||Cichlidae (Cichlids), subfamily: Pseudocrenilabrinae
||22.6 cm SL (male/unsexed)
||Africa: throughout the Congo River basin from the lower Congo River to just above Stanley Falls, including Pool Malebo (=Stanley Pool), middle Congo River and the rivers Kwilu, Itimbiri and Lomami (Ref. 52346).
Dorsal spines (total): 14-16; Dorsal soft rays (total): 13-15; Anal spines: 3; Anal soft rays: 7-7; Vertebrae: 28-28. Diagnosis: lateral line with 34 or fewer scales; 17-18 gill-rakers along lower limb of first arch; inferior vertebral apophysis with characteristic spade-like outline; extremely robust lower pharyngeal jaw with flattened mill-like molariform teeth covering 2/3 of the dentigerous surface; fully ossified posttemporal latero-sensory canal; relatively short pectoral fins rarely reaching the level of the vent (Ref. 52346).
Description: both juveniles and adults deep-bodied (Ref. 52346, Ref. 52307). Dorsum strongly recurved from nape to caudal peduncle, but body more or less flattened along ventrum; predorsal profile straight and steep; deepest body depth along back reaches from behind origin of dorsal fin to about fifth or sixth spine; lower jaw more or less along horizontal when mouth is closed (Ref. 52346). 3 series of scales on cheek (Ref. 52971). Lips thickened and fleshy; 2-3 hypobranchial rakers often reduced and simple, as is the last ceratobranchial raker; intervening ceratobranchial rakers overlapping and crenate; 9-10 elongate epibranchial rakers with often small crenations on the first few; 32-34 lateral line scales (Ref. 52346). 6-7 scales between first dorsal spine and upper lateral line (Ref. 52971). Upper lateral line with 24-27 scales, lower lateral line with 26-28 scales (Ref. 52971, Ref. 46852). Upper branch of lateral line ends a little anterior to soft dorsal; terminal canal bearing scales usually descends a row; ventral and dorsal lateral line branches on caudal fin well-developed and almost passing fin periphery; median branch also well developed but only extending 1/2-2/3 of fin length; dorsal fin spines increase in length to 6th-7th and are then more or less equal in length; anal fin rounded; pectoral fins very short and rarely reaching vent; first branched pelvic ray often produced and filamentous but not reaching level of soft anal; caudal fin roundly emarginate and finely scaled, usually almost to fin periphery; caudal fin densely scaled in large individuals of both sexes (Ref. 52346).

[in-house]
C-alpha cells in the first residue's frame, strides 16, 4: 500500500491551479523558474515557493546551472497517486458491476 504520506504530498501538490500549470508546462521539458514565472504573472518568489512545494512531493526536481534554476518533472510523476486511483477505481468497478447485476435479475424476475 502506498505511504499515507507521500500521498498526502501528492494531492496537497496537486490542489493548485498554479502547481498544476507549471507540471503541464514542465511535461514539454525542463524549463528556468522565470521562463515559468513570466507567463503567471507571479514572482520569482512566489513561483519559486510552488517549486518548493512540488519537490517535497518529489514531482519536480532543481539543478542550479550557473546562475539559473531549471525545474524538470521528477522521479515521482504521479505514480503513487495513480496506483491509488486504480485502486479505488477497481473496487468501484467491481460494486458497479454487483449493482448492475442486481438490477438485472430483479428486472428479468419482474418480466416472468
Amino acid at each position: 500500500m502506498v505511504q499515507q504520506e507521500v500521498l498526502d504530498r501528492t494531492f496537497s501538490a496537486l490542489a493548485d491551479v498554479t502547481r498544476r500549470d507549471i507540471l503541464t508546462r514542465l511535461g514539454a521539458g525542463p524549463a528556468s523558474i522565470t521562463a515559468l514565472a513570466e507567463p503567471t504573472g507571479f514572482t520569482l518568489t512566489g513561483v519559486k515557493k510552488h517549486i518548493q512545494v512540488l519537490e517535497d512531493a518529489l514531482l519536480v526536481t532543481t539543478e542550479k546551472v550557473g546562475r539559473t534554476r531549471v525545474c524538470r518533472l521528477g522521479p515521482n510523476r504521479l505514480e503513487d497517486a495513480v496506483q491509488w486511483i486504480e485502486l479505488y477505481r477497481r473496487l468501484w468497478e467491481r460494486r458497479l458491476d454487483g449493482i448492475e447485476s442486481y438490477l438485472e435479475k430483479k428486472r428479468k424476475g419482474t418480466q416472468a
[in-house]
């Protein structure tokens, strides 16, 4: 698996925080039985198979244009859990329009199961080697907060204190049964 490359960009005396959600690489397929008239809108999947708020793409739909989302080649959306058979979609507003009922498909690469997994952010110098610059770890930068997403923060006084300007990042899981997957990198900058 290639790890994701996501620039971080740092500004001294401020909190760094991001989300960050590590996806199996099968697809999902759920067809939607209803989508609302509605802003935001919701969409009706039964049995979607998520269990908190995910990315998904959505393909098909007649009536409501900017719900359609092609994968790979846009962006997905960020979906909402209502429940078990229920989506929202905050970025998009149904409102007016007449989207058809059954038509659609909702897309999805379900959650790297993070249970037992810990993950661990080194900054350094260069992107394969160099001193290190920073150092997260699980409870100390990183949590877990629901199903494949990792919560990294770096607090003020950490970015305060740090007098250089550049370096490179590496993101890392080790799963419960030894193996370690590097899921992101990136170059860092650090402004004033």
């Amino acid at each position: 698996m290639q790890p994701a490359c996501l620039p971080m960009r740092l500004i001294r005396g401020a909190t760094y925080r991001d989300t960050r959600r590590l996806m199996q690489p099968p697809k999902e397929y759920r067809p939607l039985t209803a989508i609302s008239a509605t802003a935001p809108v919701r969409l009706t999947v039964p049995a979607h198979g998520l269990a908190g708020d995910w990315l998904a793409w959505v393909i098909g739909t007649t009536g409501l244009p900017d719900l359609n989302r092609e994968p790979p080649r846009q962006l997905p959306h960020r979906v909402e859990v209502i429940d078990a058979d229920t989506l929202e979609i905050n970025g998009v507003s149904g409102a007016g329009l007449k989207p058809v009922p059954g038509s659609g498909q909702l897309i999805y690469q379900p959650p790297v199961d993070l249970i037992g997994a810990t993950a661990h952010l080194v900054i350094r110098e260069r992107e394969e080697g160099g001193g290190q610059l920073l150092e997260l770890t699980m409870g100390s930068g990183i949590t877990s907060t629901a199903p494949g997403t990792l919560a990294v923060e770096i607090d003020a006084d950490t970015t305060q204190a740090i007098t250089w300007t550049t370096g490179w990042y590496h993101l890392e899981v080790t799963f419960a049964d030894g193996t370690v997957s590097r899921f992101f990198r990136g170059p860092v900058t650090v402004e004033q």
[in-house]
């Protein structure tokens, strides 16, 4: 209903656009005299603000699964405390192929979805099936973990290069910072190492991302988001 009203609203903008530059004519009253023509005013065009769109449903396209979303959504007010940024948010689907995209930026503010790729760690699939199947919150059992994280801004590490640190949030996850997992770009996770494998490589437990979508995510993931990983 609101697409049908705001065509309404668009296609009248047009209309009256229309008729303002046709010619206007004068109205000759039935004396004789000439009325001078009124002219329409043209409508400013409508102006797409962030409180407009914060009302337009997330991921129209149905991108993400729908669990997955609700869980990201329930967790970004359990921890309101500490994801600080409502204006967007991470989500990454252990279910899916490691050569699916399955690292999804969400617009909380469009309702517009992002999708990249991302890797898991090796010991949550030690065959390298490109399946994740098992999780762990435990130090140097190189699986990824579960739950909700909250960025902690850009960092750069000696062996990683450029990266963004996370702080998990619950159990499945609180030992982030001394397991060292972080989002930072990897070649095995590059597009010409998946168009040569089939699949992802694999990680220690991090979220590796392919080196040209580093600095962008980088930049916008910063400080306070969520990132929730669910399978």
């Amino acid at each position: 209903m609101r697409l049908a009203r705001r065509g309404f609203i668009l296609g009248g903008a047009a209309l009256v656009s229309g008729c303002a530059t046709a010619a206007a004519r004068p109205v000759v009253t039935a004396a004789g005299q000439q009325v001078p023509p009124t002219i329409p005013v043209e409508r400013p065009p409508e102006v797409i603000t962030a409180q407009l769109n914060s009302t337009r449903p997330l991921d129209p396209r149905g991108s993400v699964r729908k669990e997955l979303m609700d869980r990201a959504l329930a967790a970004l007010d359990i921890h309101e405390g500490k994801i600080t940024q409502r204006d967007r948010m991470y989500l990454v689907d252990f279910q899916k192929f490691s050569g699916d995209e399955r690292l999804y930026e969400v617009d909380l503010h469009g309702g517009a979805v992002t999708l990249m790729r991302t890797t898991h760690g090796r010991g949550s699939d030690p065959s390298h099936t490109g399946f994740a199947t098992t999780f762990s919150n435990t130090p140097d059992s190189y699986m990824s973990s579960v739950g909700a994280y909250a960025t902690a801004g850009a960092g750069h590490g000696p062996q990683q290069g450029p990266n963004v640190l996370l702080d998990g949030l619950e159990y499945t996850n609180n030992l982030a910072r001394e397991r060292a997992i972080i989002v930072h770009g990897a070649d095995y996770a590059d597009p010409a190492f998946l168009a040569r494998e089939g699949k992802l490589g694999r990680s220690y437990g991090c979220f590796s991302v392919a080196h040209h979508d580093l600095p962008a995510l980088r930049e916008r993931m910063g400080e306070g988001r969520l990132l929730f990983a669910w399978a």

Coloration: body pale gray-brown; some scales in the anterior parts of the body can have a slightly bluish-silvery flush; some dark dots present in dorsal fin; anal fin with short red-brown lines in anterior section; front of head darker than body with a dark stripe running through the eye (Ref. 52307). Well developed nape band and diffuse opercular blotch present; 7-8 vertical stripes usually present behind nape band, which tend to extend down to well below the midline; small specimens with pronounced stripes on caudal peduncle, which are faint or absent in larger fish; dorsal fin smokey grey and dotted with white maculae; anal fin with traces of white maculae on a smokey grey background (Ref. 52346). Caudal fin striped (Ref. 4910).
||Benthic macrophage (Ref. 52346). Feeds on insects and their larvae, as well as on molluscs, plants and detritus; maternal mouthbrooder that does not pair bond (Ref. 52307).
|IUCN Red List Status:
Least Concern (LC); Date assessed: 16 February 2009 Ref. (123251)
|Threat to humans:
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